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HISTORY & PREHISTORY

Hangman's Building

Hangman's Building

In late 1863, Griffith & Thompson, builders of many of the early structures in the City, began construction of a log store on the corner of Wallace and Van Buren.

On January 14, 1864, the building was only partly finished. The log walls were up and a heavy, main beam to support the roof had been erected, but there was no roof. On that morning, the Vigilantes captured five criminals and were determined to see them punished. A short trial was held in front of the Virginia Hotel, diagonally across the street (later called the O.K. Livery Stable). The men's guilt was without question and their crimes judged to be of devastating nature.

The five murderers were marched to the unfinished building. After a period of last requests, the death sentence was given. Their lives were not spared, and Clubfoot George Lane died first. The road agents were placed on the sidewalk in front of the building after the hanging and were buried on Boot Hill by their friends.

The building in which the hangings took place was completed and purchased by S. R. Hale, a druggist, soon after he arrived in Virginia City on July 10, 1864. Hale went to Helena in 1865, but his partner, Clayton, continued in Virginia City.

In 1868 the firm was known as Clayton and Morris and, by 1873, W. W. Morris ran it independently. Morris later merged with J. V. Hinckman and S. H. Crockett, the firm from which was later to come Rank's Drug. The drug store evidently moved from the Hangman's Building to Rank's about 1877.

There is some relationship between O. B. Barber, partner of D. W. Tilton and the W. W. Morris Drug Store. In 1875 O. B. Barber listed his address as "No.13, Wallace Street," which is possibly the Hangman's Building. It stands on Lot 13, Block 156, and has the obvious connotation of "13" due to its one-time use.

In 1880 Mrs. Mary Deimling succeeded her husband as Postmistress of Virginia City and moved the post office from the Olinghouse Block to the Hangman's Building, where it is shown on the 1884 fire-insurance map. It remained here until 1887, when O. D. French became Postmaster and moved it across the street to Creighton's Stone Block. About 1892 C. W. Mead, U.S. Deputy Mineral Surveyor, occupied the building.

In 1903 the Virginia City Water Company purchased the building from W. W. Morris, who had become a successful banker in Pony but retained the historic structure in Virginia City. The Water Company founded January 27, 1865, by A. M. Holter and others, originally used hollowed-out logs for pipes. Stephen Bickford, who arrived in Virginia City in 1863 and engaged in mining and ranching, bought two-thirds of the Water Company in 1888. He devoted all of his time to the water works, developing a large spring northeast of town. Before he died of pneumonia in 1900, he had succeeded in placing running water at the doorstep of almost every resident in town and some of the original wooden pipes were still in operation in 1971, when the present plastic pipe system was installed.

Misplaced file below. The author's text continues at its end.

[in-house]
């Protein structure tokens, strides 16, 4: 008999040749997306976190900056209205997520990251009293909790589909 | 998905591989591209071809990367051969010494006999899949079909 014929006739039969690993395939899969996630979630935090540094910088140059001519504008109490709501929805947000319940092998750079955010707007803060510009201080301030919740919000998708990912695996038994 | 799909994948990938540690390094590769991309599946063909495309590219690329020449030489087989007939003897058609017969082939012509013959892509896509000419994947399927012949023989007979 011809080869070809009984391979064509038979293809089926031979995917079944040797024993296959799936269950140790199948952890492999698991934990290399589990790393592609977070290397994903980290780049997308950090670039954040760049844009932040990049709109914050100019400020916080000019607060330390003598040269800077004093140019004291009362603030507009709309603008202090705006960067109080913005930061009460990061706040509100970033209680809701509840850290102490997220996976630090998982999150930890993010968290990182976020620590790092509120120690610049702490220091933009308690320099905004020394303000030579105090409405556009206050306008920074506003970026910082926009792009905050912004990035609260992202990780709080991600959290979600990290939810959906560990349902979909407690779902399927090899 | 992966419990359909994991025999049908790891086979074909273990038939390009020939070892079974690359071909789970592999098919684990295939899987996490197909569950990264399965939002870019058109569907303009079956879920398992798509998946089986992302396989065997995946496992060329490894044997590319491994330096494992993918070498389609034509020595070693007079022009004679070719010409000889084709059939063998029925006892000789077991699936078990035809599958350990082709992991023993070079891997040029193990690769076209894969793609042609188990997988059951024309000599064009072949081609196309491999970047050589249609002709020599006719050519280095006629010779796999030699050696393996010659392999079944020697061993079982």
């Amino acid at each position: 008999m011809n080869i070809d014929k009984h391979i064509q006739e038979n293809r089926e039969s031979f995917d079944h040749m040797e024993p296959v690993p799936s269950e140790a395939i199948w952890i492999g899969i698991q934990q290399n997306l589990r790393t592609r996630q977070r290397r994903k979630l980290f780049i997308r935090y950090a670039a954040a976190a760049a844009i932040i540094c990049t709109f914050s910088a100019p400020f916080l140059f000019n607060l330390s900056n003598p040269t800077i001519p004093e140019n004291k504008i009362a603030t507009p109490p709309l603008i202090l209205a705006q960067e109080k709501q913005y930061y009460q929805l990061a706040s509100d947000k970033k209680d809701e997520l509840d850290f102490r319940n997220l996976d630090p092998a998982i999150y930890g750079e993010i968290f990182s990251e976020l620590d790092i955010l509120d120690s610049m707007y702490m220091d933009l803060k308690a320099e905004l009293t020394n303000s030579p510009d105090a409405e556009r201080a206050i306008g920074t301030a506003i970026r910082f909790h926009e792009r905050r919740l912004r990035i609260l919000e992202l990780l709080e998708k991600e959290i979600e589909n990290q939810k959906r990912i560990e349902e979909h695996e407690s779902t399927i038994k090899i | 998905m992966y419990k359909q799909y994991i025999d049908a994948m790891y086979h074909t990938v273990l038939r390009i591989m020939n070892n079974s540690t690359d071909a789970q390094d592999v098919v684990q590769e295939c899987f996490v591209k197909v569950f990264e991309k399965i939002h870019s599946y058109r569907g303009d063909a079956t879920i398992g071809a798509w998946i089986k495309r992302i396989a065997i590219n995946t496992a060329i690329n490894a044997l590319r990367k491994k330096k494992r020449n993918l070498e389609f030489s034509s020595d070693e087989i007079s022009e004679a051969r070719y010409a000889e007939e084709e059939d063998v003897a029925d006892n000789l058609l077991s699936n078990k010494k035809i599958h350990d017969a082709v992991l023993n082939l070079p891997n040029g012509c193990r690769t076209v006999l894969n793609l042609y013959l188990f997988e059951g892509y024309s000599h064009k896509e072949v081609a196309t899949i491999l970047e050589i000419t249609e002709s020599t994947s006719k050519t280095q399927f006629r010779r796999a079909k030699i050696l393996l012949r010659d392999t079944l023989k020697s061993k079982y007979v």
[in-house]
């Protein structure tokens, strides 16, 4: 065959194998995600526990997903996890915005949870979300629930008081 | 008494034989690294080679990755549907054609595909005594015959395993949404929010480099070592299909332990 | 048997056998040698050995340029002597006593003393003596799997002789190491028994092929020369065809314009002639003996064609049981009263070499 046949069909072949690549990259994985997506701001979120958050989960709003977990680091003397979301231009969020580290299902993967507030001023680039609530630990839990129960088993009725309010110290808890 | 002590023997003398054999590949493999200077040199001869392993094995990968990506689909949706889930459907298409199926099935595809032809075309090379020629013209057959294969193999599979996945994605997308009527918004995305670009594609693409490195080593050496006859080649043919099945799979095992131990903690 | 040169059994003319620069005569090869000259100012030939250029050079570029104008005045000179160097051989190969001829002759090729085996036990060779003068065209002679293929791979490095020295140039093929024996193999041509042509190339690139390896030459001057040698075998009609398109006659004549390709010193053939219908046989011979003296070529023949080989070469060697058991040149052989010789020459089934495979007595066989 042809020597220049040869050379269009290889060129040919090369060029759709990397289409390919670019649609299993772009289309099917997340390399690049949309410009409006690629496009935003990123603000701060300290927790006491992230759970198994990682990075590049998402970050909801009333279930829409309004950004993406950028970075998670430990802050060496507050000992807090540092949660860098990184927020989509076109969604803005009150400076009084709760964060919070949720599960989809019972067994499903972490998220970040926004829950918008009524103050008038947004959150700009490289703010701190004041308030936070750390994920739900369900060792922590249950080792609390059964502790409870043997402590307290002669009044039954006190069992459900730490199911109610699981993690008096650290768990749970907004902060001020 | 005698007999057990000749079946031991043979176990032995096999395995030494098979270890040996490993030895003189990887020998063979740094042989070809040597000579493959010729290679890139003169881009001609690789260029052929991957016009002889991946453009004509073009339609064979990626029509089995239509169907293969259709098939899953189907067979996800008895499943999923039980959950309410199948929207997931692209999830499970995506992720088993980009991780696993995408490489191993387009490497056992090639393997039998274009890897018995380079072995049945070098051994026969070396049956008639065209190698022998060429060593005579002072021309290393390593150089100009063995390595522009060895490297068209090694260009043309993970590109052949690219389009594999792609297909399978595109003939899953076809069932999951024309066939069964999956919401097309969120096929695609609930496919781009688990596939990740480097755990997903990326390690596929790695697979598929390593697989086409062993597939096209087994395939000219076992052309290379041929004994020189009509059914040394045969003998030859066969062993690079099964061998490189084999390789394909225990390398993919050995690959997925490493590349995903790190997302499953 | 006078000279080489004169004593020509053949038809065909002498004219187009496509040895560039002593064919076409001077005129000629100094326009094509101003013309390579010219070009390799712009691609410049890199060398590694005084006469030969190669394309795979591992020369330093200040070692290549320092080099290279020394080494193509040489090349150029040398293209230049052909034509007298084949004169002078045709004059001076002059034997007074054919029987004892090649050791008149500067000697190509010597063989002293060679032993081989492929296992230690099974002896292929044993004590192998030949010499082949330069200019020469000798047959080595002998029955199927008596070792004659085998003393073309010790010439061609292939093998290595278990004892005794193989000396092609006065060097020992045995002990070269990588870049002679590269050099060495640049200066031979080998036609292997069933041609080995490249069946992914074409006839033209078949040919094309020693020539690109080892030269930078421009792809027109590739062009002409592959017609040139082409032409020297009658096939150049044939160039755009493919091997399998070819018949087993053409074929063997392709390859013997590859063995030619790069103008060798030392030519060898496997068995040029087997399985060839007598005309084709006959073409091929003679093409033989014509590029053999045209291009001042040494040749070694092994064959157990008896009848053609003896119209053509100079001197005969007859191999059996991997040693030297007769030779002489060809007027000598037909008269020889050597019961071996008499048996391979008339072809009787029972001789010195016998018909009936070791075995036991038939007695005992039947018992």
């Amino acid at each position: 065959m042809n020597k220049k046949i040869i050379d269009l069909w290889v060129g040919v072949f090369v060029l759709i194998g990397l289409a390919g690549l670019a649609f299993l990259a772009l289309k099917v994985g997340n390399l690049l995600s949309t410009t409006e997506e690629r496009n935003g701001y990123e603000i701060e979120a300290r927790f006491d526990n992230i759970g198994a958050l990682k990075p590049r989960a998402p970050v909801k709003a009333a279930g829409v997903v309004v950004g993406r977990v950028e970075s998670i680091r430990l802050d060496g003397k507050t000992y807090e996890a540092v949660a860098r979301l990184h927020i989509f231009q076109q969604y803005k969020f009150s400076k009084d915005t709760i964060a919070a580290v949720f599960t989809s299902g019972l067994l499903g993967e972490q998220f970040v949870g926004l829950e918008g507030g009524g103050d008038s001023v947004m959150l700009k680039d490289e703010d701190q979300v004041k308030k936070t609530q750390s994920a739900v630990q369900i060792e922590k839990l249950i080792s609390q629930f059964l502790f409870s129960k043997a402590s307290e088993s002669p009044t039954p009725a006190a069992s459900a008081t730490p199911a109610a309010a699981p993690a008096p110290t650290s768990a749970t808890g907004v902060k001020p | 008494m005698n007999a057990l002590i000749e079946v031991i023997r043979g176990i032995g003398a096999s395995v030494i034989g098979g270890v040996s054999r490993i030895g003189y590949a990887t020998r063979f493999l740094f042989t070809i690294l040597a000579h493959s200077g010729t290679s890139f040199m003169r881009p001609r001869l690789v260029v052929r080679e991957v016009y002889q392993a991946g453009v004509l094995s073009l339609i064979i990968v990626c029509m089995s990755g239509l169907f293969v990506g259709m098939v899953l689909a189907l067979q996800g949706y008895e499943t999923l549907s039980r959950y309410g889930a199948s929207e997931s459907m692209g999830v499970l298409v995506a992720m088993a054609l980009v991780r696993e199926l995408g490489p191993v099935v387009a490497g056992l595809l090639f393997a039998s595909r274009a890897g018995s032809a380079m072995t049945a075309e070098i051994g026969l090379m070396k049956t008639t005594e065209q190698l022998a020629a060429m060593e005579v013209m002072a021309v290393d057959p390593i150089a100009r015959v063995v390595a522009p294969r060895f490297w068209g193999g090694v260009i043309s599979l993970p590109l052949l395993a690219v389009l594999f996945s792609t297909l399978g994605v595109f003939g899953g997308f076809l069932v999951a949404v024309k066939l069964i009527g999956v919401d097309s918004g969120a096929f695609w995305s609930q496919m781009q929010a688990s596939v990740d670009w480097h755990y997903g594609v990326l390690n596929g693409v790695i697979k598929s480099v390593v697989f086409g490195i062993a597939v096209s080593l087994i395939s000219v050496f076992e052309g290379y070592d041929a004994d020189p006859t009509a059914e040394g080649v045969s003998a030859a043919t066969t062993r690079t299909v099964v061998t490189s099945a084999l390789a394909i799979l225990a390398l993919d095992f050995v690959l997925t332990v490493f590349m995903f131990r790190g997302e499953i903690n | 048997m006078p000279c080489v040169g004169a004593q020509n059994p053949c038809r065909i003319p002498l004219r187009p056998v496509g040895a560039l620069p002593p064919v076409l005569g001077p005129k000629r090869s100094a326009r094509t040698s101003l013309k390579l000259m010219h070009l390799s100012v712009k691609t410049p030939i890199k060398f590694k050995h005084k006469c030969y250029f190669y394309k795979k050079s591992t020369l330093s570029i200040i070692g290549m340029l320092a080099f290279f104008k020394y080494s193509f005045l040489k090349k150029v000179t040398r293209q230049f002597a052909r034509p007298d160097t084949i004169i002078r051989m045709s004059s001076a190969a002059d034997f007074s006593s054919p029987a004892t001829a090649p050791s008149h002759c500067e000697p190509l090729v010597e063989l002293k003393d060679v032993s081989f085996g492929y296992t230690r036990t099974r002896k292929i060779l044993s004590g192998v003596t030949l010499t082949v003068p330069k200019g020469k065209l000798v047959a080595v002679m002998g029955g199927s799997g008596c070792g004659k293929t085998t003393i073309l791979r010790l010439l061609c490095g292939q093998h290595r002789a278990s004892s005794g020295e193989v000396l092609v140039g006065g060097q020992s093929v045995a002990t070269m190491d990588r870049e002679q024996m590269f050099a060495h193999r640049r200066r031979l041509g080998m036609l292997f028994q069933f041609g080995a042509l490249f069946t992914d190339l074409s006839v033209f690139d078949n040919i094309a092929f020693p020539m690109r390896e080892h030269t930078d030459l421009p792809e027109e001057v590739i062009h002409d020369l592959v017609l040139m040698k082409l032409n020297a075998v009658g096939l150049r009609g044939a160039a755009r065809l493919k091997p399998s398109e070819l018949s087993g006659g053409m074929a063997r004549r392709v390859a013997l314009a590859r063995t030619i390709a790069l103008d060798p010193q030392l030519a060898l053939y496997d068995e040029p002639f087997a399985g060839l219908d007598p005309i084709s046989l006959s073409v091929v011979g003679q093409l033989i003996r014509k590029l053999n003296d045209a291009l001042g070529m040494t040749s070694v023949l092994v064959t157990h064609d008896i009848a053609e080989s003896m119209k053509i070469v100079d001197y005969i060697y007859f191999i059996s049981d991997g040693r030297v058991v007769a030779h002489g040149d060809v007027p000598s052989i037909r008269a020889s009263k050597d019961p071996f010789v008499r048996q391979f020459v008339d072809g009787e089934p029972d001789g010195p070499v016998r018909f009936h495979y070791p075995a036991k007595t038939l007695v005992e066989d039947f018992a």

After Bickford's death his widow, Sarah Gammon Bickford, carried on the Water Company. She was one of the blacks in Montana in the early days, and the Bickford family was probably one of the only black families in the United States to own a public utility. It was a remarkable feat in a time when there were almost no women and few blacks, of either sex, in business.

While the Hangman's Building was owned by Mrs. Bickford, the center doors were partly covered and two new doors placed where windows had been previously resulting in its present appearance. After Mrs. Bickford's death in 1939, her son Elmer ran the water works for a while, and it was eventually sold to the city. Charles A. Bovey purchased the Hangman's Building from the Bickfords in 1947.

Special acknowledgements to: John D. Ellingsen, John N. DeHass, Tony Dalich, and Ken Sievert, Tom Cook and Ellen Baumler of the Montana Historical Society.

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